In the past, corporate labs filled a particular niche in the innovation ecosystem

For obvious reasons the niche is a bit nebulous, but we can perhaps get a sense of it by feeling around the edges and looking at what sorts of things happened at Bell Labs and Xerox PARC that don’t seem to be happening now. While corporate labs (Including Bell Labs and PARC themselves) still exist, Corporate labs no longer fill the niche they did in the early-mid twentieth century.

The niche corporate labs once occupied still needs to be filled.

The trick is to try to distinguish the “what” from the “how.” The What is the immutable characteristics of the activities that we want to try to recreate while The How is the particular set of tactics and strategies Bell Labs used to achieve The What. It’s important to distinguish between the two because we might need to use different tactics to achieve the same things in a new context. If you just blindly followed everything it would be ineffective and Cargo cult-y.

The other caveat is that there are exceptions to all of these. Startups and academic groups exist that embody these characteristics and not all golden age corporate labs did all these things all the time.

What were the characteristics of this niche?

  1. Ideally corporate R&D enables work on a general purpose technology before it’s specialized
  2. Ideally corporate R+D enables targeted dicking around - specifically with equipment and collaborators who would not otherwise be accessible (Bell labs brought many disciplines together under the same roof and broke down barriers between them)
  3. Corporate labs enabled high-collaboration research work among larger and more diverse groups of people than in academia or startups.
  4. Corporate labs enabled very smooth transitions of technologies along the Technology readiness level - TRL curve. Corporate labs cared both about novelty and scale. Academia incentivizes novelty, not focus.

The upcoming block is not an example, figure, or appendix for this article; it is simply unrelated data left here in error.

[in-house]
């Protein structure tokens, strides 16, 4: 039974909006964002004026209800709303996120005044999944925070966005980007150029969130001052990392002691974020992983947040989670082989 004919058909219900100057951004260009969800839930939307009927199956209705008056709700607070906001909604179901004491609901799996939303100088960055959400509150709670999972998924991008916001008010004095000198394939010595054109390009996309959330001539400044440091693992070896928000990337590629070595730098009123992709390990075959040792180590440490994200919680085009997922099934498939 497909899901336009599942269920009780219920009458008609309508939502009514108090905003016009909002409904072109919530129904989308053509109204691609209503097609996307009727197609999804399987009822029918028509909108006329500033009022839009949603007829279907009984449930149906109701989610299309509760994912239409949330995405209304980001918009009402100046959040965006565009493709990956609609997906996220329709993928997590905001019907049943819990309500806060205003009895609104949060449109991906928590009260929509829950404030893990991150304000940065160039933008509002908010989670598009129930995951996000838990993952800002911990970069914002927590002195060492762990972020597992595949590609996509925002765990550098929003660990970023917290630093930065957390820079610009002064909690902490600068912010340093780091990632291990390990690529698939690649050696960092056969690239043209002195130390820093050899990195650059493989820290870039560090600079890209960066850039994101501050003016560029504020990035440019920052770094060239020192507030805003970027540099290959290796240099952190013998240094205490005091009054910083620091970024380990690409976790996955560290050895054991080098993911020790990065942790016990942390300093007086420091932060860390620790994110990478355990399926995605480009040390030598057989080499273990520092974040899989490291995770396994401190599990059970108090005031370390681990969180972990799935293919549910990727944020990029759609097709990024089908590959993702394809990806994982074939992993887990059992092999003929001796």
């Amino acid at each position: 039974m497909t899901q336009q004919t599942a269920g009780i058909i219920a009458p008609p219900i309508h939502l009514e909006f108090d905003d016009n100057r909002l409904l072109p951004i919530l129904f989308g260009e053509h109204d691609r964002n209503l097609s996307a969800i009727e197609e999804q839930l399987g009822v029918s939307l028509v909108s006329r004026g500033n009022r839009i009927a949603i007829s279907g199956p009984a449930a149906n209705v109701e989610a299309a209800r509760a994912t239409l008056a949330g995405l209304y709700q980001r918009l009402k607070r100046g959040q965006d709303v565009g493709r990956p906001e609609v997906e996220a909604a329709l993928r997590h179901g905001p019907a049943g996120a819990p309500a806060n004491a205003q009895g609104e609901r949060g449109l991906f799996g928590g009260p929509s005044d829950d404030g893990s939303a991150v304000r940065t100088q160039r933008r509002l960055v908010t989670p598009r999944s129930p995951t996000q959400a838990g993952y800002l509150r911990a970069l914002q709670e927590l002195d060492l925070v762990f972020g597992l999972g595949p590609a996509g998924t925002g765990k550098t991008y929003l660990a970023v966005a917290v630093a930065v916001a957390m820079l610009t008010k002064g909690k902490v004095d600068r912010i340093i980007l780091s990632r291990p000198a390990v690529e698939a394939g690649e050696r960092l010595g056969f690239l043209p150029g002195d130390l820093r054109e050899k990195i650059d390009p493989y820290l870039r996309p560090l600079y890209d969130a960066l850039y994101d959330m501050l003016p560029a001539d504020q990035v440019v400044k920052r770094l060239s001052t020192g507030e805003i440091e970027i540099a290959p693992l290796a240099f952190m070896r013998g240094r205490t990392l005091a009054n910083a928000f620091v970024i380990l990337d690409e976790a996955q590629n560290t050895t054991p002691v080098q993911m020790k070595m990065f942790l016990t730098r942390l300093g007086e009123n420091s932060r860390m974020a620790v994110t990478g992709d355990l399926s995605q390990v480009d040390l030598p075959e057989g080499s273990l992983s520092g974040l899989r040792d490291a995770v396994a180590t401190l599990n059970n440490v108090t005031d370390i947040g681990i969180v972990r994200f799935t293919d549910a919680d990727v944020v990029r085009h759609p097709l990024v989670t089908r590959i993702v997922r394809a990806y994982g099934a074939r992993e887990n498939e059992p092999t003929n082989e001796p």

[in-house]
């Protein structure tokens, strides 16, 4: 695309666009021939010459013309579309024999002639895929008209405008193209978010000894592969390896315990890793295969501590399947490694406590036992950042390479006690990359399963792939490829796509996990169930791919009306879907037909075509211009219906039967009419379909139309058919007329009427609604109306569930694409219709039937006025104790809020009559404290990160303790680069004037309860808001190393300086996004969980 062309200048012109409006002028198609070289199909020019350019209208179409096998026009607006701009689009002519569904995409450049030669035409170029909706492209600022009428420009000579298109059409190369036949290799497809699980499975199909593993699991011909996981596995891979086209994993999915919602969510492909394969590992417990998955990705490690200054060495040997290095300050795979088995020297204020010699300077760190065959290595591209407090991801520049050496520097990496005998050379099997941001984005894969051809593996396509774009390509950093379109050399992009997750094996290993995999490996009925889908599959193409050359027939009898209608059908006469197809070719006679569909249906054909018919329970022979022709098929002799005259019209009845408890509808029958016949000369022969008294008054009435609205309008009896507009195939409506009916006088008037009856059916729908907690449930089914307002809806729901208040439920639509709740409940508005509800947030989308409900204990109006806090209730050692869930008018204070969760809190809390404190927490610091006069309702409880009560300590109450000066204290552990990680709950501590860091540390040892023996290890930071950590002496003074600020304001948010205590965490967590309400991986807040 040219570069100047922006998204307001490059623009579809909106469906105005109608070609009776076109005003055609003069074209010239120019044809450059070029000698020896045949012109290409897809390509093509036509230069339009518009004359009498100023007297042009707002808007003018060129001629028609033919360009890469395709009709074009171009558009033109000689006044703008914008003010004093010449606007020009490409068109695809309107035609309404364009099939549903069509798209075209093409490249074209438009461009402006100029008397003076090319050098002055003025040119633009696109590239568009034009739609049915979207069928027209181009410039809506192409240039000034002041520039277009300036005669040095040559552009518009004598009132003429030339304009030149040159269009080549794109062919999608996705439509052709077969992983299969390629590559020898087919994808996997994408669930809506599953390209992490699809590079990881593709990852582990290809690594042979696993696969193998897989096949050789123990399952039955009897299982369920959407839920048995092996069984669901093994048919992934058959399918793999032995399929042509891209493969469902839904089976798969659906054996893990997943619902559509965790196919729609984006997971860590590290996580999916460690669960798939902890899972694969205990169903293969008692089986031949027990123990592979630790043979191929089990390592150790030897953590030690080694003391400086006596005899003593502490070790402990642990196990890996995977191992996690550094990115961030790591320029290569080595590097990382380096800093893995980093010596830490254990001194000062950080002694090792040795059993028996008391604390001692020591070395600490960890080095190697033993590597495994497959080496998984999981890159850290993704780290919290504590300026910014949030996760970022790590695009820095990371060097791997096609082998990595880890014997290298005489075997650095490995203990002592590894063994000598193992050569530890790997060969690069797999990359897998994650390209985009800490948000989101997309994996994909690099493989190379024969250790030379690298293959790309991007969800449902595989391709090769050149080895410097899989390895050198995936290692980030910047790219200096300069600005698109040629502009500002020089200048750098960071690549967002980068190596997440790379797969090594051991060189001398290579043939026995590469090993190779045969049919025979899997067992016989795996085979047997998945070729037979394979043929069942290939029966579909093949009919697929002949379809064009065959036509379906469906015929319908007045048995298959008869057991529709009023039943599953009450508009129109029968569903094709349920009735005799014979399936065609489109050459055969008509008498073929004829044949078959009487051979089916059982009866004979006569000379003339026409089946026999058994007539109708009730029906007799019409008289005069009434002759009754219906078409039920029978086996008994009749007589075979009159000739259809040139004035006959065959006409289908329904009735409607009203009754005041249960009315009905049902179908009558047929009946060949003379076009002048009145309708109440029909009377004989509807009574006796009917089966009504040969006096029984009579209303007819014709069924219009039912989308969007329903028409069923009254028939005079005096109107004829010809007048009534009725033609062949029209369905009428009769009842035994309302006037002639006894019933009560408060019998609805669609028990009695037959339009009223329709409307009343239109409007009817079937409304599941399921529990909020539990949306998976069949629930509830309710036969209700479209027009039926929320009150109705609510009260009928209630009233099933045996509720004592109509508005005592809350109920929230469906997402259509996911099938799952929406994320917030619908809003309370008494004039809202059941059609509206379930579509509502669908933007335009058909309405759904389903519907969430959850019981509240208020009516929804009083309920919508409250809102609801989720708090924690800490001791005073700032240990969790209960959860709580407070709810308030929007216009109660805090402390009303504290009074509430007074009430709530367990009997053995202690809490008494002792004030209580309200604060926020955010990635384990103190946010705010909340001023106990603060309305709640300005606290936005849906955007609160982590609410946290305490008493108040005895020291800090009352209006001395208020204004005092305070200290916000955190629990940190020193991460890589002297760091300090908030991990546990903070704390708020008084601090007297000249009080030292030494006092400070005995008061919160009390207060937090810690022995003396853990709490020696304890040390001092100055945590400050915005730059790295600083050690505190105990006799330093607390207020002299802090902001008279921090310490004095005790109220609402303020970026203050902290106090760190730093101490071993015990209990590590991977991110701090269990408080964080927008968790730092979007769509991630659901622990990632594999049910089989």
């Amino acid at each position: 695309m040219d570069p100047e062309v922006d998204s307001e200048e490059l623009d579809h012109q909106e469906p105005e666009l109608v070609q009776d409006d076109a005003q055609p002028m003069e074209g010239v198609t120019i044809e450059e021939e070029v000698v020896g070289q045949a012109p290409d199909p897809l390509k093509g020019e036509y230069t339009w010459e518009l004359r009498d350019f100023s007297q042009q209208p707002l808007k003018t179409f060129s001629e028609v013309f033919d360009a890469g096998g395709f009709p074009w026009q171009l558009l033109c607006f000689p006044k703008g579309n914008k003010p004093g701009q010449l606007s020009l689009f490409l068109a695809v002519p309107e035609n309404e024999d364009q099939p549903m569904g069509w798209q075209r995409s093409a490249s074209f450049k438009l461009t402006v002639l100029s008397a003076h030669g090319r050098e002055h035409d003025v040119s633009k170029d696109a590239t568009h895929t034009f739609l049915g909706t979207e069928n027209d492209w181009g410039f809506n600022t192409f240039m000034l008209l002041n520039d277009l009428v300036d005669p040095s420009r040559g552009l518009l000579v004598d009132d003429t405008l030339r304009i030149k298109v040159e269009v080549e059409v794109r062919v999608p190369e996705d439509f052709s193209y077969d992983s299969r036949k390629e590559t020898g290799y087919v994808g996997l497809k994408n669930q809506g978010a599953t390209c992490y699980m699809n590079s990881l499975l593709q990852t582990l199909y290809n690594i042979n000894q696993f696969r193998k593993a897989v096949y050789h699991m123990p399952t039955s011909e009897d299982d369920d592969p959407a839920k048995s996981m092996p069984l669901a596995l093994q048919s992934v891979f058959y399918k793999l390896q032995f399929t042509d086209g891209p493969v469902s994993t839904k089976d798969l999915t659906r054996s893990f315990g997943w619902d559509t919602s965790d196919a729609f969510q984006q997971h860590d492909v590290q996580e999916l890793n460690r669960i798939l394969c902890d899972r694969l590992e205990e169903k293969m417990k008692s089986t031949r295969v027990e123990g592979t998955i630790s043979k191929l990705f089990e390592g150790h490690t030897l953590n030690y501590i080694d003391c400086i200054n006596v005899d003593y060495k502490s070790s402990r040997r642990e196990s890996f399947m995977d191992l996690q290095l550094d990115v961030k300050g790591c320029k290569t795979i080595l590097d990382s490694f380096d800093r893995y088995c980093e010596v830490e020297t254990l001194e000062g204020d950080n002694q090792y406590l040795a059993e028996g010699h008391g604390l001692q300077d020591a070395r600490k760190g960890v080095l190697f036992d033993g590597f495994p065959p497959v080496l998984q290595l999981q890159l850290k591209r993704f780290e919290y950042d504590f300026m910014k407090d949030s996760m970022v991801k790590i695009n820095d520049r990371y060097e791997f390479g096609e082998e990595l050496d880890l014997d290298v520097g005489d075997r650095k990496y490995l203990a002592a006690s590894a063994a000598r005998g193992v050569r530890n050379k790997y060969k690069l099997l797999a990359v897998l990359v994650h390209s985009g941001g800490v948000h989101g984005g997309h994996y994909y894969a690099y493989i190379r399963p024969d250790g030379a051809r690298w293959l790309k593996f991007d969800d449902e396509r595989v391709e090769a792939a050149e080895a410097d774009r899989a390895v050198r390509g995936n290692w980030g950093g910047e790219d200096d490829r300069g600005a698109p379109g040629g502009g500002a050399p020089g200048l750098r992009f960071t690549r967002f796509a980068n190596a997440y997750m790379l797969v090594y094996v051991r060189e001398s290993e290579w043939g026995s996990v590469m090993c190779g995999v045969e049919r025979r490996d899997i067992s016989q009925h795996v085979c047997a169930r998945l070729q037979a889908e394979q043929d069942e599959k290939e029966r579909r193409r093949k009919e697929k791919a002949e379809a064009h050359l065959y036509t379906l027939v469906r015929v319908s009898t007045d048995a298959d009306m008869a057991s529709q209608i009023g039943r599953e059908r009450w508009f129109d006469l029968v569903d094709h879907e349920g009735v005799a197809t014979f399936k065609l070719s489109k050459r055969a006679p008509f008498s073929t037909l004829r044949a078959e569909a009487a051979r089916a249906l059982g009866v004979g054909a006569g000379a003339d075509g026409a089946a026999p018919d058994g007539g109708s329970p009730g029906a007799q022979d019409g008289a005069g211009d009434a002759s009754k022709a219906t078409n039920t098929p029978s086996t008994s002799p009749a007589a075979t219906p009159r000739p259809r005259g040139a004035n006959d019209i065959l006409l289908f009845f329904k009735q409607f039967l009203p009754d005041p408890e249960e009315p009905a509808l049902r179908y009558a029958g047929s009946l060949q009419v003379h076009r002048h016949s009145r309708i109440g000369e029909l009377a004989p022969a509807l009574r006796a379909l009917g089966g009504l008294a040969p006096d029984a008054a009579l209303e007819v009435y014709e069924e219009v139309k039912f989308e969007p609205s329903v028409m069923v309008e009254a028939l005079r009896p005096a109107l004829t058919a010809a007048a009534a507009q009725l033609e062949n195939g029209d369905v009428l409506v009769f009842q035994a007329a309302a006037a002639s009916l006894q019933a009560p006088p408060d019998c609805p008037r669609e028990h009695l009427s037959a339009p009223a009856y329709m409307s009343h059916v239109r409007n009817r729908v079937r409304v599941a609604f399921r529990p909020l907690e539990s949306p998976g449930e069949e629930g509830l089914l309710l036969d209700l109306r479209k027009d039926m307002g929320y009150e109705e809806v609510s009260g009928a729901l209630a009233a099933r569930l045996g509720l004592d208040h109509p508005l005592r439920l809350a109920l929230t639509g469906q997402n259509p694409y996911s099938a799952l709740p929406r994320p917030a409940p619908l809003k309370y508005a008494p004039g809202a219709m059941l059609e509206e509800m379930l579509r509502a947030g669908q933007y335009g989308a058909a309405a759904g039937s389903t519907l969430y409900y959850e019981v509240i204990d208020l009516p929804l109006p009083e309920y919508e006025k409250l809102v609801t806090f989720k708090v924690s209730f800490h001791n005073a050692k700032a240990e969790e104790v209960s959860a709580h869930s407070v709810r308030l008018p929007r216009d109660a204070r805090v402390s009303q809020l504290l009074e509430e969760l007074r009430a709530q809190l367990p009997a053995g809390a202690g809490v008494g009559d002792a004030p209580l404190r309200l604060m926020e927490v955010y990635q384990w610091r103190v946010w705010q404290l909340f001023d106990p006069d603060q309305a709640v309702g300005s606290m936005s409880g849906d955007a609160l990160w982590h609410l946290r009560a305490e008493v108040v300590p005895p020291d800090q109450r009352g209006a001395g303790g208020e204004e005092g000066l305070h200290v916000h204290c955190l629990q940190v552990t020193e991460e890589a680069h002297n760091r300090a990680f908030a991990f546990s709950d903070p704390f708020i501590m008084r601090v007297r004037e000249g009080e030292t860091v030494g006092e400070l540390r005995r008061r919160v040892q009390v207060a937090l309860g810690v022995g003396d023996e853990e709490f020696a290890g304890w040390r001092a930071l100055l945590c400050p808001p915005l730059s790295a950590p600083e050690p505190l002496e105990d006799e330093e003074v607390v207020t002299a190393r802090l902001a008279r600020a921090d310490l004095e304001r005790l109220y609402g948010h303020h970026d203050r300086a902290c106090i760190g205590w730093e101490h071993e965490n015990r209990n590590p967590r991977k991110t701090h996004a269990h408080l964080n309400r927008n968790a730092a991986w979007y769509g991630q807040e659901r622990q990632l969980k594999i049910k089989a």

5. Corporate labs provided a default customer for a lot of process improvements and default scale for products.
  6. Corporate labs often provided a precise set of problems and feedback loops about whether solutions actually solved those problems.
  7. Corporate labs provided a first-class alternative to academia where people could still participate in the scientific enterprise. Different institutions have created monopolies on various enterprises
  8. Corporate labs enabled continuous work on a project on a 6+ year timescale. The work to create the transistor took eight years (because of a gap created by WWII) and making it mass manufacturable took another eight.
  9. Corporate labs enabled work in Pasteur’s Quadrant (Book) - explorations into natural phenomena with eye towards exploiting those phenomena for human flourishing (and profit.)

I suspect that there is strong overlap between this niche and We have no flying cars - failures of paradigm-shifting engineering.


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